By Chris Hoffman
UC Berkeley has recently embraced immersive visualization in the classroom, in research, and for public engagement. While this extends across all campus disciplines and a number of technologies, a growing community is using photogrammetry to develop 3D visualizations of objects and places, both as digital documentation to answer new questions inextricably linked to materiality. Dr. Rite Lucarelli, an Egyptologist in the Near Eastern Studies department, uses 3D models of sacrophagi to examine the interconnection between magic, science, and religion in ancient Egypt and in antiquity by focusing on magical texts belonging to the corpus of "Book of the Dead" and other related magical compositions on material items in their cultural contexts.
The HearstCAVE, an immersive visualization platform located in the Hearst Museum of Anthropology, has recently become the nexus for a series of visualization projects bringing together faculty, graduate students, and undergraduate students who are exploring these evolving technologies. The HearstCAVE is part of a University of California project, At-Risk Cultural Heritage and Digital Humanities, that leverages similar platforms and teams at four University of California campuses (Grant ID Number CA-16-376911; PI: Thomas E. Levy, UC San Diego; Co-PI Benjamin Porter, UC Berkeley). The goal of this partnership is to develop a network of visualization centers that will preserve and share 3D visualizations of archaeological and cultural heritage sites that are at risk from a variety of natural and human forces.
The NSF-funded Pacific Research Platform recognized an opportunity to engage with a community of researchers working with these innovative technologies. Their early funding supported initial work by undergraduate students from UC Berkeley and UC Santa Cruz to develop 3D models of objects from the Hearst Museum (NSF Award 1541349; PI Larry Smarr, UC San Diego). Interest in this work led to new funding from UC Berkeley's Student Technology Fund which was used to hire and train additional undergraduate students to work with museum staff in the Hearst Museum to digitize objects that reflect the breadth of the collection.
Visualizing Digital Scholarship in Libraries and Learning Spaces
UC Berkeley’s participation in the “Visualizing Digital Scholarship in Libraries and Learning Spaces” project will allow us to broaden our community engagement effort to the UC Berkeley Library and three additional museums: the Berkeley Art Museum Pacific Film Archive, the UC Botanical Garden, and the University and Jepson Herbaria. The student team will work with museum and library staff to select and photograph collection objects from these diverse collections, building local experience within and across those communities so they may make informed decisions about the set of immersive visualization technologies that are becoming increasingly important for collections-based research, teaching and learning, and public engagement.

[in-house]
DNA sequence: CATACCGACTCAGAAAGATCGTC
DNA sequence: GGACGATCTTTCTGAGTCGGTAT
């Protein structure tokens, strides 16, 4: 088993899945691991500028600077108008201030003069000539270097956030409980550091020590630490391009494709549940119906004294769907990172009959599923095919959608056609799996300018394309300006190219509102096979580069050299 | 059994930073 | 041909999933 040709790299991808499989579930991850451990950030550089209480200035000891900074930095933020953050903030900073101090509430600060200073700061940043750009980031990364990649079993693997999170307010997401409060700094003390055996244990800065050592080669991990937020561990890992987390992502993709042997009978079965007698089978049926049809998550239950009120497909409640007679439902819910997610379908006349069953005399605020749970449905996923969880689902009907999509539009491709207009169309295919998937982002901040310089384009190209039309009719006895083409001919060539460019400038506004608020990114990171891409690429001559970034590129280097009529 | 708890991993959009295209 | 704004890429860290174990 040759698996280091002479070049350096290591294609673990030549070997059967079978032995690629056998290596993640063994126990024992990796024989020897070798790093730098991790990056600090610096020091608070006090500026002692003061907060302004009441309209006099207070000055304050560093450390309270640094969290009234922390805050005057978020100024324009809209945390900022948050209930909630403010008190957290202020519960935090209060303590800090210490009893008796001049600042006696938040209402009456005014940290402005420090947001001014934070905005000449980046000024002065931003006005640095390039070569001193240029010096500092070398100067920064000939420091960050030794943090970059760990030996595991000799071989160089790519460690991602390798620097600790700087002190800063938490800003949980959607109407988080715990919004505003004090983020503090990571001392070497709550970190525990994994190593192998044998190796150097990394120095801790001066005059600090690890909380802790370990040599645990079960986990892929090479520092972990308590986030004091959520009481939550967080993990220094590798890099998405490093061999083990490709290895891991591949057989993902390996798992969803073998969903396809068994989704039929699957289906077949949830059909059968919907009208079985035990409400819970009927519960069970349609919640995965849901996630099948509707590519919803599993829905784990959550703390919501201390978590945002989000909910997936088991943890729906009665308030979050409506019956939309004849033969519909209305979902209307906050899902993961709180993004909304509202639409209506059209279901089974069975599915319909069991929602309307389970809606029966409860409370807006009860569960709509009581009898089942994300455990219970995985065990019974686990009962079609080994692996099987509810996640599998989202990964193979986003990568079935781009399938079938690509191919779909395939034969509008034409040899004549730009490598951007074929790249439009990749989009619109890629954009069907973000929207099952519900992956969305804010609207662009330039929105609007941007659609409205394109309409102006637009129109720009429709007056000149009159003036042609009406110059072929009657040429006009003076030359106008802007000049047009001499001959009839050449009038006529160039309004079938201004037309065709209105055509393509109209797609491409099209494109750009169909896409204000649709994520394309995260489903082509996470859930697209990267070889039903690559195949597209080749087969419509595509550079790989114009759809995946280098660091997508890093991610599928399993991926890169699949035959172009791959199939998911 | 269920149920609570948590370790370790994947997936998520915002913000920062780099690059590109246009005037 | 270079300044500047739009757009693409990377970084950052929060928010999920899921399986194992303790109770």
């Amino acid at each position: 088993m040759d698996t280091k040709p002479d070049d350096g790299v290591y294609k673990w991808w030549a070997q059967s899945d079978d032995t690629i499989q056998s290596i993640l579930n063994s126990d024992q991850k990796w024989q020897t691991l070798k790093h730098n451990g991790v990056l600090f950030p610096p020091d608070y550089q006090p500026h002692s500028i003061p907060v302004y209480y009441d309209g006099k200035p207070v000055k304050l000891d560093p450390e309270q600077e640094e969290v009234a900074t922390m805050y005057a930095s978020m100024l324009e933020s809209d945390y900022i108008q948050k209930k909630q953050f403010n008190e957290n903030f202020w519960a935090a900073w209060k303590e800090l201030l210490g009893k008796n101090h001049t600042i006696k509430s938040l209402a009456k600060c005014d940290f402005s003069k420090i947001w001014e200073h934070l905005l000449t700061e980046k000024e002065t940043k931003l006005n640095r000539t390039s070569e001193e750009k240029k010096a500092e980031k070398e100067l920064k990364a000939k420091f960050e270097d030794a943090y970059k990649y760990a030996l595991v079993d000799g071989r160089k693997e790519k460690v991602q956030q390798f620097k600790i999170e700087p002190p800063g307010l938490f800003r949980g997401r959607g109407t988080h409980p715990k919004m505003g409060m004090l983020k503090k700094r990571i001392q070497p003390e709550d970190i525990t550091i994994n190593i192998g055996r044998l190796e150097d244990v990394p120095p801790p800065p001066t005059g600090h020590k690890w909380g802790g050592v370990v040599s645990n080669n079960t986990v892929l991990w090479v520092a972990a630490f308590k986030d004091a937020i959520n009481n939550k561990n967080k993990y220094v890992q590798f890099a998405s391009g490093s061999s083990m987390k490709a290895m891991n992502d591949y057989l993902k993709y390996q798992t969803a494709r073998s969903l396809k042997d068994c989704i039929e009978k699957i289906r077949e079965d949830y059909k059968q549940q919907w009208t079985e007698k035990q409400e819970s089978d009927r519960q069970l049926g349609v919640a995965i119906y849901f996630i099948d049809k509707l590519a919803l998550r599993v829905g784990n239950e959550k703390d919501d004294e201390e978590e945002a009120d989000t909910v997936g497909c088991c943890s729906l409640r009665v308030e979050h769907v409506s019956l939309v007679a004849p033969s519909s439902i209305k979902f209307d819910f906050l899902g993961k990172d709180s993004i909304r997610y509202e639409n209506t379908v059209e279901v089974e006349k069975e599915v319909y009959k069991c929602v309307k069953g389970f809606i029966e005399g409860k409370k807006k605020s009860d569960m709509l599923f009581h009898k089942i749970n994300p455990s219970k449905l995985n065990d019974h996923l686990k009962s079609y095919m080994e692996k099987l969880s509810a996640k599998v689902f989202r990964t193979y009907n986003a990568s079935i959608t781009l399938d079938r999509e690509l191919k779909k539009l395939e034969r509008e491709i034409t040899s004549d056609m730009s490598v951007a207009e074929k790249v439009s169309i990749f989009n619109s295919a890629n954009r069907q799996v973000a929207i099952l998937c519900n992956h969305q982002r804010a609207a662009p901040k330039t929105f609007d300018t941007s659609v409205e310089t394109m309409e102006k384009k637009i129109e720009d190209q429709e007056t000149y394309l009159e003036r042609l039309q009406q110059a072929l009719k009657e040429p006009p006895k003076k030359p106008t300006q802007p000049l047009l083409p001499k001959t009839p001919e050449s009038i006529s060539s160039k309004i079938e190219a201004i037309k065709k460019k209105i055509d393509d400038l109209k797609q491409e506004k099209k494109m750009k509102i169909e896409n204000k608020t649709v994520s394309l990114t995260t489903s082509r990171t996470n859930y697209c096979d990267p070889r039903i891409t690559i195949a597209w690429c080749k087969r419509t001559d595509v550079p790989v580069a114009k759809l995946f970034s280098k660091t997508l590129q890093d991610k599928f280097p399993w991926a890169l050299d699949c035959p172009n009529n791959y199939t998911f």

Tools and services
One of the significant challenges for developing high-quality photogrammetric 3D models at scale is the computationally-intensive nature of the processing. Our organization, Research IT, has developed a user-friendly Jupyter notebook that moves photogrammetric processing to an HPC environment. The project team will participate in user testing activities for the notebook, and we will invite feedback from the other institutions participating in the Visualizing Digital Scholarship project. Research IT software developers will refine the notebook in response to this feedback.
In order to support the ongoing curation and management of these visualizations, the 3D models must also be visible in the systems used by the community. Research IT will extend the open-source CollectionSpace collections management software used by museums on campus and beyond to embed and display 3D models in cataloging systems and public discovery portals.
There is a growing excitement at UC Berkeley around the possible applications of immersive visualization technologies in a wide variety of contexts. However, there is also a significant absence of deep expertise as well as the physical spaces, tools and software that will be needed to turn this opportunity into broader participation and new scholarship. The Visualizing Digital Scholarship project will help us move in the right directions by creating a campus-wide community, developing hands-on expertise, and providing real tools and documented examples to UC Berkeley and beyond.